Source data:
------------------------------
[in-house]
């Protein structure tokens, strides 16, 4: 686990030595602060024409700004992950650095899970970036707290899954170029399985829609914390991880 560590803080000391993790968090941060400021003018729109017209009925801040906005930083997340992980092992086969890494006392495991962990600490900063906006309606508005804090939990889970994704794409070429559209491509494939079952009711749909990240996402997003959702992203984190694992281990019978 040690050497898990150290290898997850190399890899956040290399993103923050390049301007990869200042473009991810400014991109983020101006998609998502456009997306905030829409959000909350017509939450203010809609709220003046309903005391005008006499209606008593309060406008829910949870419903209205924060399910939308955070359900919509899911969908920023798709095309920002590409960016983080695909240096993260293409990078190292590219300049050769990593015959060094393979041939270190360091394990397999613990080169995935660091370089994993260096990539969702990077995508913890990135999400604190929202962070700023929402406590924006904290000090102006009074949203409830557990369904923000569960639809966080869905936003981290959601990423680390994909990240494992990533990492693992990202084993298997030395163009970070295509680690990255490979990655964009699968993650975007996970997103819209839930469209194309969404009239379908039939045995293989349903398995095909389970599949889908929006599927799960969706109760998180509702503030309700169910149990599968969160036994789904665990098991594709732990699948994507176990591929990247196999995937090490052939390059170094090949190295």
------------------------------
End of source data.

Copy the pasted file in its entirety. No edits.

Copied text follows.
[in-house]
């Protein structure tokens, strides 16, 4: 686990030595602060024409700004992950650095899970970036707290899954170029399985829609914390991880 560590803080000391993790968090941060400021003018729109017209009925801040906005930083997340992980092992086969890494006392495991962990600490900063906006309606508005804090939990889970994704794409070429559209491509494939079952009711749909990240996402997003959702992203984190694992281990019978 040690050497898990150290290898997850190399890899956040290399993103923050390049301007990869200042473009991810400014991109983020101006998609998502456009997306905030829409959000909350017509939450203010809609709220003046309903005391005008006499209606008593309060406008829910949870419903209205924060399910939308955070359900919509899911969908920023798709095309920002590409960016983080695909240096993260293409990078190292590219300049050769990593015959060094393979041939270190360091394990397999613990080169995935660091370089994993260096990539969702990077995508913890990135999400604190929202962070700023929402406590924006904290000090102006009074949203409830557990369904923000569960639809966080869905936003981290959601990423680390994909990240494992990533990492693992990202084993298997030395163009970070295509680690990255490979990655964009699968993650975007996970997103819209839930469209194309969404009239379908039939045995293989349903398995095909389970599949889908929006599927799960969706109760998180509702503030309700169910149990599968969160036994789904665990098991594709732990699948994507176990591929990247196999995937090490052939390059170094090949190295």